Israeli-German research produces bionic liver-on-a-chip model with aim to replace animal studies

"This new technology provides exceptional insight into drug toxicity, and could in fact transform current practice."

August 17, 2015 21:59
2 minute read.

CHIP-BASED artificial organs such as this ‘liver,’ could one day replace animal experiments, researchers hope.. (photo credit: HEBREW UNIVERSITY)

Instead of carrying out experimentation on animals to determine whether a drug or cosmetic is safe for humans, the Hebrew University of Jerusalem and Germany’s Fraunhofer Institute for Cell Therapy and Immunology have joined together to successfully create a liver-on-chip device that mimics human physiology.

While safety evaluation is a critical part of drug and cosmetic development, there has been a growing understanding in recent years that animal experiments do not always accurately predict the human response.

The main problem in replacing animal experiments with other models is that human cells rarely survive more than a few days outside the body. The Israeli-German research therefore fills an urgent need. “The liver organs we created were less than a millimeter in diameter and survived for more than a month,” Prof. Yaakov Nahmias, the study’s lead author and director of Hebrew University’s Alexander Grass Center for Bioengineering said.

While other groups showed similar results, the breakthrough came when the groups added nanotechnology-based sensors to the mix, Nahmias said. “We realized that because we are building the organs ourselves, we are not limited to biology and could introduce electronic and optical sensors to the tissue itself. Essentially we are building bionic organs on a chip.” The addition of nanotechnology-based optoelectronic sensors to the living tissues enabled the group to identify a new mechanism of acetaminophen (Tylenol or Excedrin) toxicity.

“Because we placed sensors inside the tissue, we could detect small and fast changes in cellular respiration that nobody else could,” Nahmias said. “Suddenly nothing we saw made sense.” The researchers discovered that acetaminophen blocked respiration much faster and at a much lower dose than previously believed. The current understanding was that acetaminophen broke down into a toxic compound, called NAPQI, before damaging cells.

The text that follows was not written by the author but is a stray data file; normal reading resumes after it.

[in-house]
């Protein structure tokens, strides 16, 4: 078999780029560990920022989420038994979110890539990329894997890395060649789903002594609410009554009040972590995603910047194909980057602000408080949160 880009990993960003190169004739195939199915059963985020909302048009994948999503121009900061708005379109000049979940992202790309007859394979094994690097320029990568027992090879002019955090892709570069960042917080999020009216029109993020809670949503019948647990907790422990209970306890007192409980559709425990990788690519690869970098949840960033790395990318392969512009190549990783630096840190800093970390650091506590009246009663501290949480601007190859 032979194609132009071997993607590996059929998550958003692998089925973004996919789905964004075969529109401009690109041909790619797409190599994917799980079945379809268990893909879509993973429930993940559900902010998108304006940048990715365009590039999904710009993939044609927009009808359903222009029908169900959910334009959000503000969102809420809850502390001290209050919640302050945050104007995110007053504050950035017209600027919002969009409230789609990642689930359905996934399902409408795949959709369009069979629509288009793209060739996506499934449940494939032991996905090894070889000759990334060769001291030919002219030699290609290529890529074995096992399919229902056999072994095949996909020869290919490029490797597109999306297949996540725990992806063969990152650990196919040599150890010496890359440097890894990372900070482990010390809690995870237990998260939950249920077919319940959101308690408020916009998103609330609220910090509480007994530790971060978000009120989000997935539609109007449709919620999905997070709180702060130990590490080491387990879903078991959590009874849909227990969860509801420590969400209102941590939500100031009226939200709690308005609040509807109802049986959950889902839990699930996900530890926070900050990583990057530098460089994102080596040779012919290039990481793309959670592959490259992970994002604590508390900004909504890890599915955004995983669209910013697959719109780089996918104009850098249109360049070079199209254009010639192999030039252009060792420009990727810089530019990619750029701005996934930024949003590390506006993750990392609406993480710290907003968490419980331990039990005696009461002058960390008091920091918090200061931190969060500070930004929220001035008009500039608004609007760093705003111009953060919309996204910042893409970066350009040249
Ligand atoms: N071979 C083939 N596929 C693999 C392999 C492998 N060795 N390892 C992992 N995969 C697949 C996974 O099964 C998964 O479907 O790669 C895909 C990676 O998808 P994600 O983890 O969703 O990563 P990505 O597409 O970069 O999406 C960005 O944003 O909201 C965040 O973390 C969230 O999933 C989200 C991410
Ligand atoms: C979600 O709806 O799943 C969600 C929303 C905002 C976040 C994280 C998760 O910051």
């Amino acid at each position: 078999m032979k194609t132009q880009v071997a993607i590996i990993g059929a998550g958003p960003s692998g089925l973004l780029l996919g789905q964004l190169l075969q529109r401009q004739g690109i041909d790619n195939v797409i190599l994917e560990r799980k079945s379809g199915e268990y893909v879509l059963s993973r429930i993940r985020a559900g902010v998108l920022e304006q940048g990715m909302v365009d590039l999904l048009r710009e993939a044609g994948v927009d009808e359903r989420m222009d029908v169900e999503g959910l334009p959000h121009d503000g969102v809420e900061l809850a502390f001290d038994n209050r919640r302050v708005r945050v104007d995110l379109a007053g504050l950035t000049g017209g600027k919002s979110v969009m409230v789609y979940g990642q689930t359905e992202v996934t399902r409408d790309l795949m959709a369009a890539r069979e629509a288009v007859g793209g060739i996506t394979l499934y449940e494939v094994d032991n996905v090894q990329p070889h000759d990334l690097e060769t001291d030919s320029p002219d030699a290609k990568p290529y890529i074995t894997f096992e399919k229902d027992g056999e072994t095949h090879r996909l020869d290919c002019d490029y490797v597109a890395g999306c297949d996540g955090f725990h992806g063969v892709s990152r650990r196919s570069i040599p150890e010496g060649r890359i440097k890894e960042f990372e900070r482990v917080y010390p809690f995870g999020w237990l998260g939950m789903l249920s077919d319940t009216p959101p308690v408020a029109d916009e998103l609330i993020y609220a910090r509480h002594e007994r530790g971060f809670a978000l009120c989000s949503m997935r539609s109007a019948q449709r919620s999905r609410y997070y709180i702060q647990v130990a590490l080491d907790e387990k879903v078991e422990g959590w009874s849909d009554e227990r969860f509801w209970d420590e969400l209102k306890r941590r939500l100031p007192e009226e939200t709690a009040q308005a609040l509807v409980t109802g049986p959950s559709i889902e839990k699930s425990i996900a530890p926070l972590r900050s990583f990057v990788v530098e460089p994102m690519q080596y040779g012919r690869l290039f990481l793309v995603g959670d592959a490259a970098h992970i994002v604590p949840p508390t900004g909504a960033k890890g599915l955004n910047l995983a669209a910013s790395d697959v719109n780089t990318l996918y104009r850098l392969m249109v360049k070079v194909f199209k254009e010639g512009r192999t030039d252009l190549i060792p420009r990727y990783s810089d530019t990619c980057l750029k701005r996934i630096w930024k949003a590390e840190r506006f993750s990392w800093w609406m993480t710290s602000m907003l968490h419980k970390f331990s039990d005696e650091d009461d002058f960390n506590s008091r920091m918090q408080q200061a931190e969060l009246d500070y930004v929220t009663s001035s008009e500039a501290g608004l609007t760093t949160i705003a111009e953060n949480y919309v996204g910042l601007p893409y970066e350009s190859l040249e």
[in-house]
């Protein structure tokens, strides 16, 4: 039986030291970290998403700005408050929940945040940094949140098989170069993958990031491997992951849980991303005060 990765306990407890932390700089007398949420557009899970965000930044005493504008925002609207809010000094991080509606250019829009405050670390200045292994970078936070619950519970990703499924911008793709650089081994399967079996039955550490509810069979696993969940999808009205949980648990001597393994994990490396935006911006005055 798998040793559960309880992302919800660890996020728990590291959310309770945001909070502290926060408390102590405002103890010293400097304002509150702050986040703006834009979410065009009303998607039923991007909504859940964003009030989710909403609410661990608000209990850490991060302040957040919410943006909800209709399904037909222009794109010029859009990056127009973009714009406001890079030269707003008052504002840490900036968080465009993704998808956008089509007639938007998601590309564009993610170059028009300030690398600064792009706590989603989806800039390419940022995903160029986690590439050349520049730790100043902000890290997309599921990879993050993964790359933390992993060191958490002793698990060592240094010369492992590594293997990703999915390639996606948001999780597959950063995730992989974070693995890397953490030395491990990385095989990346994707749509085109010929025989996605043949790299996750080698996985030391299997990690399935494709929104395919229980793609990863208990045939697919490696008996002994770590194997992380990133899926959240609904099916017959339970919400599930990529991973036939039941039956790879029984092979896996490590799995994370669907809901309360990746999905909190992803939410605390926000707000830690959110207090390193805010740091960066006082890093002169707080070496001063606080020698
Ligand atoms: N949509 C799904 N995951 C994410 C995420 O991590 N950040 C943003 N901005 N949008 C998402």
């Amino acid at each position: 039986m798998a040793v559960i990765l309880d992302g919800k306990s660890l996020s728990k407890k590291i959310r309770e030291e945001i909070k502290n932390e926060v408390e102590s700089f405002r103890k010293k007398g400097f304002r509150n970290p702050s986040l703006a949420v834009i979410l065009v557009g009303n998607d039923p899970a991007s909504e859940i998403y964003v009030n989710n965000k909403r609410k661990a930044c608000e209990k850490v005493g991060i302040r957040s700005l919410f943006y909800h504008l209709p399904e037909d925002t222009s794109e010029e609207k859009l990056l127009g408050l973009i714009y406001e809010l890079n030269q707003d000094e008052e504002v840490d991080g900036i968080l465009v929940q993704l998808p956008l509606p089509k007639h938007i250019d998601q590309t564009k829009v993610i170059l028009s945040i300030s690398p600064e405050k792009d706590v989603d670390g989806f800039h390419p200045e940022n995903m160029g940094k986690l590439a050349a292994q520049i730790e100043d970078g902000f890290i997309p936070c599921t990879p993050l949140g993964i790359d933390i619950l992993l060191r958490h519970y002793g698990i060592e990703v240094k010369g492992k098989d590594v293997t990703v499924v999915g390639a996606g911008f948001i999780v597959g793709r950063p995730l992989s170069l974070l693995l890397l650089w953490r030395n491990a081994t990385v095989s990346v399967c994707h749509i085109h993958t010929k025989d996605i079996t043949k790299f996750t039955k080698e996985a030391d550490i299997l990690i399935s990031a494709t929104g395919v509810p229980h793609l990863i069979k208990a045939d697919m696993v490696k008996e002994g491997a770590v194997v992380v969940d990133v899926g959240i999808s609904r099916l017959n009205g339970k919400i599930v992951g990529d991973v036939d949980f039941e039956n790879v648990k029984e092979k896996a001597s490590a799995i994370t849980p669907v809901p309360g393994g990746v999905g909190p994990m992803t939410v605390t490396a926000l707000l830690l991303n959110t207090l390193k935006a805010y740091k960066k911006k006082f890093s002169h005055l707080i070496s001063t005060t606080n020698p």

As the liver could naturally deactivate NAPQI, damage was thought to occur only at high doses and in cases of diseased or compromised liver function.

The current study, released online in the leading journal Archives of Toxicology, turns half a century of research on its head. The authors found that acetaminophen itself can stop cellular respiration in minutes, even in the absence of NAPQI, explaining much of the side-effects of the drug.

“This is a fascinating study”, said Prof. Oren Shibolet, head of the liver unit at Tel Aviv Sourasky Medical Center and one of the leading experts on drug-induced liver injury (who was not part of the original study). “We knew that acetaminophen can cause nephrotoxicity [toxicity to the kidneys] as well as rare-but-serious skin reactions, but up until now, we didn’t really understand the mechanism of such an effect. This new technology provides exceptional insight into drug toxicity, and could in fact transform current practice.”

The results mark the first discovery of a new toxicity mechanism using the newly emerging human-on-a-chip technology, suggesting that the development of alternative models for animal testing will soon follow. The global market for the technology has shown a double-digit annual growth rate in the last three years and is predicted to grow to $17 billion by 2018.

Yissum, Hebrew University’s Research & Development Company and Fraunhofer, Europe’s largest application-oriented research organization, submitted a joint provisional patent application earlier this year and are actively seeking industrial partners.

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